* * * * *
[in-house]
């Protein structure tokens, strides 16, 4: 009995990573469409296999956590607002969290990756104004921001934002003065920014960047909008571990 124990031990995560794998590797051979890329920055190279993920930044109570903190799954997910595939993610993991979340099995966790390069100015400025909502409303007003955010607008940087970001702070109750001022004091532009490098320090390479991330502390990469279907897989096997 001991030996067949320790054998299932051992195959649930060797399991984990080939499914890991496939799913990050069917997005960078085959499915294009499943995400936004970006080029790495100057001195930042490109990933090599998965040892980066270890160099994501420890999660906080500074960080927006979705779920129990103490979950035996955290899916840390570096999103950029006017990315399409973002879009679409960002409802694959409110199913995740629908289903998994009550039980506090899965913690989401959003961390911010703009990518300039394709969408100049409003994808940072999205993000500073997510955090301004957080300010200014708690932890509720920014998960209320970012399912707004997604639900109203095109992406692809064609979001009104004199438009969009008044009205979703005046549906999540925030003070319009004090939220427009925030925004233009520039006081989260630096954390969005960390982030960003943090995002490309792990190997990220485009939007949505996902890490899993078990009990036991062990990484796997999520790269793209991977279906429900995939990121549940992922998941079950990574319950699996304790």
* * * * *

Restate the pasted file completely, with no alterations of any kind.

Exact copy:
[in-house]
């Protein structure tokens, strides 16, 4: 009995990573469409296999956590607002969290990756104004921001934002003065920014960047909008571990 124990031990995560794998590797051979890329920055190279993920930044109570903190799954997910595939993610993991979340099995966790390069100015400025909502409303007003955010607008940087970001702070109750001022004091532009490098320090390479991330502390990469279907897989096997 001991030996067949320790054998299932051992195959649930060797399991984990080939499914890991496939799913990050069917997005960078085959499915294009499943995400936004970006080029790495100057001195930042490109990933090599998965040892980066270890160099994501420890999660906080500074960080927006979705779920129990103490979950035996955290899916840390570096999103950029006017990315399409973002879009679409960002409802694959409110199913995740629908289903998994009550039980506090899965913690989401959003961390911010703009990518300039394709969408100049409003994808940072999205993000500073997510955090301004957080300010200014708690932890509720920014998960209320970012399912707004997604639900109203095109992406692809064609979001009104004199438009969009008044009205979703005046549906999540925030003070319009004090939220427009925030925004233009520039006081989260630096954390969005960390982030960003943090995002490309792990190997990220485009939007949505996902890490899993078990009990036991062990990484796997999520790269793209991977279906429900995939990121549940992922998941079950990574319950699996304790």